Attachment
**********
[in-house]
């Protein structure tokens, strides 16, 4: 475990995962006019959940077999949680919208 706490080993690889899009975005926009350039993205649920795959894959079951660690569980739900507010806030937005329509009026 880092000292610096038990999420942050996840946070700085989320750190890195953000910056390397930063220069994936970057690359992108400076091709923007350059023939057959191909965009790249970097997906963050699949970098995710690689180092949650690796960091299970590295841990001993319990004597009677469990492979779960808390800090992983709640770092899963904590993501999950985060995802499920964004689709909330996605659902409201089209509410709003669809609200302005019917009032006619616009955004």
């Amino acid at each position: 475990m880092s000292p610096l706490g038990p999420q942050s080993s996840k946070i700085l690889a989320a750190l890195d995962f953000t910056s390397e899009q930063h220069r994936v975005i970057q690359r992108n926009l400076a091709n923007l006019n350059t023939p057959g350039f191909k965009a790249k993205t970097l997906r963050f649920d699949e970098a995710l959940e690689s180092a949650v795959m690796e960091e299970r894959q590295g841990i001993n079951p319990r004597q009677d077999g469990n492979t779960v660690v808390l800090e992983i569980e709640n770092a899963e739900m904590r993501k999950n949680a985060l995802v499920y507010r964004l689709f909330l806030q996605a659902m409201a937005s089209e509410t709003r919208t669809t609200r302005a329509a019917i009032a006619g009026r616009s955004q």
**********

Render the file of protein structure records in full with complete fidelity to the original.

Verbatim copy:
[in-house]
């Protein structure tokens, strides 16, 4: 475990995962006019959940077999949680919208 706490080993690889899009975005926009350039993205649920795959894959079951660690569980739900507010806030937005329509009026 880092000292610096038990999420942050996840946070700085989320750190890195953000910056390397930063220069994936970057690359992108400076091709923007350059023939057959191909965009790249970097997906963050699949970098995710690689180092949650690796960091299970590295841990001993319990004597009677469990492979779960808390800090992983709640770092899963904590993501999950985060995802499920964004689709909330996605659902409201089209509410709003669809609200302005019917009032006619616009955004």
């Amino acid at each position: 475990m880092s000292p610096l706490g038990p999420q942050s080993s996840k946070i700085l690889a989320a750190l890195d995962f953000t910056s390397e899009q930063h220069r994936v975005i970057q690359r992108n926009l400076a091709n923007l006019n350059t023939p057959g350039f191909k965009a790249k993205t970097l997906r963050f649920d699949e970098a995710l959940e690689s180092a949650v795959m690796e960091e299970r894959q590295g841990i001993n079951p319990r004597q009677d077999g469990n492979t779960v660690v808390l800090e992983i569980e709640n770092a899963e739900m904590r993501k999950n949680a985060l995802v499920y507010r964004l689709f909330l806030q996605a659902m409201a937005s089209e509410t709003r919208t669809t609200r302005a329509a019917i009032a006619g009026r616009s955004q």